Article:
Relational Database - How to handle many-to-many-to-many relation



  • I am creating an ERD where i have the following strucutre:

    • A tenant can have multiple users.
    • A user can be in multiple tenants.
    • A user has multiple permissions.

    What is the best way to also have the permissions of a user scoped per tenant? I want a user to have permission x,y,z in tenant A but have permission 1,2,3 in tenant B.

    Any help on how to model this would be greatly appriciated!

    EDIT:

    Current part of the ERD

    enter image description here



  • You can model it like this:

    • There is a Tenant, a User and a Permission which exist independently.

    • A Tenant has many Users, and a User is in many Tenants, so there exists a many:many TenantUser relationship.

    • That TenantUser relationship has many Permissions, and a Permission can be associated with many TenantUser relationships, so there exists a TenantUserPermission.

    CREATE TABLE Tenant (
        TenantId int PRIMARY KEY,
        Name varchar(100) not null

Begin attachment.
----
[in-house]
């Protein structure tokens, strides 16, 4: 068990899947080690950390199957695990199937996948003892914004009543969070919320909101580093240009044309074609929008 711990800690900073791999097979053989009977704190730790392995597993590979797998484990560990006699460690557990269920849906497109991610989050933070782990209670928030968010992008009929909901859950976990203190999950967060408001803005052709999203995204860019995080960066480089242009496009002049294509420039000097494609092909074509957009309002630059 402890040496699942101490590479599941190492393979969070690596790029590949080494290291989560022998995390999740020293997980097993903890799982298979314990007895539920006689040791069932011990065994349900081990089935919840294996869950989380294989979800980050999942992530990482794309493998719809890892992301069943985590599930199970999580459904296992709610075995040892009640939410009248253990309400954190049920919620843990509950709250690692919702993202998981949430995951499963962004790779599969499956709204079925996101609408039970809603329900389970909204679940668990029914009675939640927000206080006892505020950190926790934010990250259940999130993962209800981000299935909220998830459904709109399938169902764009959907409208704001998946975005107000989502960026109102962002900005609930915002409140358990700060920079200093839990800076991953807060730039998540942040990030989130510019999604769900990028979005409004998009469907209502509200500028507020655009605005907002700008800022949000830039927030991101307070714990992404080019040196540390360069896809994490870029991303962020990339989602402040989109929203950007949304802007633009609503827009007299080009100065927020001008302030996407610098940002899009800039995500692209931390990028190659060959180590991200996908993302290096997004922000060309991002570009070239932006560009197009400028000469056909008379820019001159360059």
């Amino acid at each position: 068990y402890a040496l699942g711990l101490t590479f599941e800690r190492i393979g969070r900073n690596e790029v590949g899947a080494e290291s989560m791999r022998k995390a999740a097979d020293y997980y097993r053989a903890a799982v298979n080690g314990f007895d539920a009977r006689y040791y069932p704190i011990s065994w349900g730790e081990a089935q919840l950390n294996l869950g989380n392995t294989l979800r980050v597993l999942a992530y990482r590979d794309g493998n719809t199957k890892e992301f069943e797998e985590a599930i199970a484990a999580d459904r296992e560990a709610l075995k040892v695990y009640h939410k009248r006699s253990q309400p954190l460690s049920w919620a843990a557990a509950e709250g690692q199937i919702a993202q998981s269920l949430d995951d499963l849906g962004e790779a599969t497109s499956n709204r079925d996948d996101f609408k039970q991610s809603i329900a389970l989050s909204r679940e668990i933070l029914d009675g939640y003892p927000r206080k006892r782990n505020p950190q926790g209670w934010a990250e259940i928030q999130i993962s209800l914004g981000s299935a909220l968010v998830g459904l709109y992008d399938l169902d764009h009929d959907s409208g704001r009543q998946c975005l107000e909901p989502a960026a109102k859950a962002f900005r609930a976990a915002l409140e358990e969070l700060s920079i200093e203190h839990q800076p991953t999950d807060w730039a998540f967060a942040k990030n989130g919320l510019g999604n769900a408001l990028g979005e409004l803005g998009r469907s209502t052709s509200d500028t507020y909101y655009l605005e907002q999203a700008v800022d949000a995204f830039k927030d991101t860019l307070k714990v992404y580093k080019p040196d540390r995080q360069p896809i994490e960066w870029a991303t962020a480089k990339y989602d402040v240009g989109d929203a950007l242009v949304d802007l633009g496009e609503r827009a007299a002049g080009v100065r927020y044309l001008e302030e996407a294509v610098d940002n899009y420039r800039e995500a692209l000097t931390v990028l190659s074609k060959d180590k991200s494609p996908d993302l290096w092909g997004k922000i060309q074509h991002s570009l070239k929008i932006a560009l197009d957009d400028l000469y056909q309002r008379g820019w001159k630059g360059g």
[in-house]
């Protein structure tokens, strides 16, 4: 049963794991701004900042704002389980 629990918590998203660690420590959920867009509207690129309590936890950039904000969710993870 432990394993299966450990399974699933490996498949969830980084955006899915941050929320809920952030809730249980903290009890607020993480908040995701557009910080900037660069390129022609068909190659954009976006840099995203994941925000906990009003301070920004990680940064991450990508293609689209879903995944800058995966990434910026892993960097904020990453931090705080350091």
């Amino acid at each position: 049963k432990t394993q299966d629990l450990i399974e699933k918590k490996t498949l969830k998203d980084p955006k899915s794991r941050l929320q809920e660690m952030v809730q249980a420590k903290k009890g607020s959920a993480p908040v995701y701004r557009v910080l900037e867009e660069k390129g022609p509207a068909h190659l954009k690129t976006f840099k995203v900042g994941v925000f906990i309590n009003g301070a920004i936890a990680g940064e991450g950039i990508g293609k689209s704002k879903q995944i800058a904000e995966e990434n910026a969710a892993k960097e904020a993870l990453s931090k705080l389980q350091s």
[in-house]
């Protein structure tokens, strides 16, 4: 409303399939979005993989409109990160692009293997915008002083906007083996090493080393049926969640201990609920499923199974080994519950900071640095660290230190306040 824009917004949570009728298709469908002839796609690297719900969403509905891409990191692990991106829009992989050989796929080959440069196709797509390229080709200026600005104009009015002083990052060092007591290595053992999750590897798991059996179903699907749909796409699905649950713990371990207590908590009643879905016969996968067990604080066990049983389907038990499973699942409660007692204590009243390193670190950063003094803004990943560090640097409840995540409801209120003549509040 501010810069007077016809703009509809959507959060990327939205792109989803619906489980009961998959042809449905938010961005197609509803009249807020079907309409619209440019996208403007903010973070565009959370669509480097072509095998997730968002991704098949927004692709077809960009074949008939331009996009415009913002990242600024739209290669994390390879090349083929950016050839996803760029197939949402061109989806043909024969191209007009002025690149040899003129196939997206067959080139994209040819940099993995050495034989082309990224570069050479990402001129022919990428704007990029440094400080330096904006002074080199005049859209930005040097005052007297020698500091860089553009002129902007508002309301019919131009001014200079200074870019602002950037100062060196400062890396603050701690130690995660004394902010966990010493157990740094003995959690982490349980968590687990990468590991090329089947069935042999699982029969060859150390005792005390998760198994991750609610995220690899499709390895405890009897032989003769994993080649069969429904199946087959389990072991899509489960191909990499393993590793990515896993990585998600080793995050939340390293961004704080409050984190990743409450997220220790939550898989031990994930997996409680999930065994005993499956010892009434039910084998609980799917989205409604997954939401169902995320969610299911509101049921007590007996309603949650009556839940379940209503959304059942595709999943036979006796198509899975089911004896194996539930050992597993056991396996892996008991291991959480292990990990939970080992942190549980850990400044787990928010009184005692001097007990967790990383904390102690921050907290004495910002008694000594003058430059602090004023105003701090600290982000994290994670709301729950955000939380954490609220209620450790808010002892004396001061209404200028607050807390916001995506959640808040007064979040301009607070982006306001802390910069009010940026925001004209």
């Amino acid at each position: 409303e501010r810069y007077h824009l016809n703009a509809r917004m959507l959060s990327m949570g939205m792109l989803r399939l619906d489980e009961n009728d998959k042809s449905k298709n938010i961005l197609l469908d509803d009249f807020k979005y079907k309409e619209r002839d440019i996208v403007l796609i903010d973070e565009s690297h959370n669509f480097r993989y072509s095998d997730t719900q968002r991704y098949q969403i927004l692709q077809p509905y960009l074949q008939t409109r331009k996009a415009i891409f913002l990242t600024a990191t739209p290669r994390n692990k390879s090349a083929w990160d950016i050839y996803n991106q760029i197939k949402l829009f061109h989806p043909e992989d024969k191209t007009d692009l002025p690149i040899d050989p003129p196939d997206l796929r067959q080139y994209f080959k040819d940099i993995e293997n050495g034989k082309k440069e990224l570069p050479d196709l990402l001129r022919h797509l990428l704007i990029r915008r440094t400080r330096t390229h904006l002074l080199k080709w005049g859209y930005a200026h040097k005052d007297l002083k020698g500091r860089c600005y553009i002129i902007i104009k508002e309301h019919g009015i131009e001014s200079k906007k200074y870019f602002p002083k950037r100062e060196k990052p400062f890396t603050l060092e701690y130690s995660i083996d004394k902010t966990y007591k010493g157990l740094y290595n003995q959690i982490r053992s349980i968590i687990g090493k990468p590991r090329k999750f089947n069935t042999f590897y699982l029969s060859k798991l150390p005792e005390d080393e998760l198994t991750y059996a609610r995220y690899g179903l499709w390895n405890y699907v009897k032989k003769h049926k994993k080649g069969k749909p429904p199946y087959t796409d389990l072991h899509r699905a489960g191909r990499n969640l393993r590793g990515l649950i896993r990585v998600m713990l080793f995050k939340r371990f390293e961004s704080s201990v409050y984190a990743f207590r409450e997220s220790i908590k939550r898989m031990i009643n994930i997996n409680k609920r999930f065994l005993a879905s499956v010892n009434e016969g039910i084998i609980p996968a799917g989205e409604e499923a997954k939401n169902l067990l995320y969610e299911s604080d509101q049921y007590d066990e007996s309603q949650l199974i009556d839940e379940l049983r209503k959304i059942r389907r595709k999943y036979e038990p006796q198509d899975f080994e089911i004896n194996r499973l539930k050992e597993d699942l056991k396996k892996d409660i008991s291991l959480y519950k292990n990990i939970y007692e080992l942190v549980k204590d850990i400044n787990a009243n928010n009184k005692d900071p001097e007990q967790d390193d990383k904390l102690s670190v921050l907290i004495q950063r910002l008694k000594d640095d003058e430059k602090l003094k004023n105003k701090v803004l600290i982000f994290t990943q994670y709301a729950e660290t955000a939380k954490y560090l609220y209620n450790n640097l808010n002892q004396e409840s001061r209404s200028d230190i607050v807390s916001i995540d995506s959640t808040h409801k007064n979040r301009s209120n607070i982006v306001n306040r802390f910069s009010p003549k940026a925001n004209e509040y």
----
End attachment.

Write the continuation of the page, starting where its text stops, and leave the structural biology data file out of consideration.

);
    

    CREATE TABLE [User] (
    UserId int PRIMARY KEY,
    Name varchar(100) not null
    );

    CREATE TABLE [Permission] (
    PermissionId int PRIMARY KEY,
    Name varchar(100) not null
    );

    CREATE TABLE TenantUser (
    TenantId int REFERENCES Tenant (TenantId),
    UserId int REFERENCES [User] (UserId),
    PRIMARY KEY (TenantId, UserId)
    );

    CREATE TABLE TenantUserPermission (
    TenantId int,
    UserId int,
    PermissionId int REFERENCES Permission (PermissionId),
    PRIMARY KEY (TenantId, UserId, PermissionId),
    FOREIGN KEY (TenantId, UserId) REFERENCES TenantUser (TenantId, UserId)
    );

    https://dbfiddle.uk/?rdbms=sqlserver_2019&fiddle=fffba369e1552d4beb3080f31b5925b6

    Note how TenantUserPermission does not reference the original Tenant and User tables, it references the TenantUser table, so there must exist a relationship for there to be permissions on it. You cannot assign permissions to a user before establishing that a user is part of a tenant.

    Obviously you don't have to use surrogate keys, and you would normally name your constraints explicitly, but this gives a general overview.




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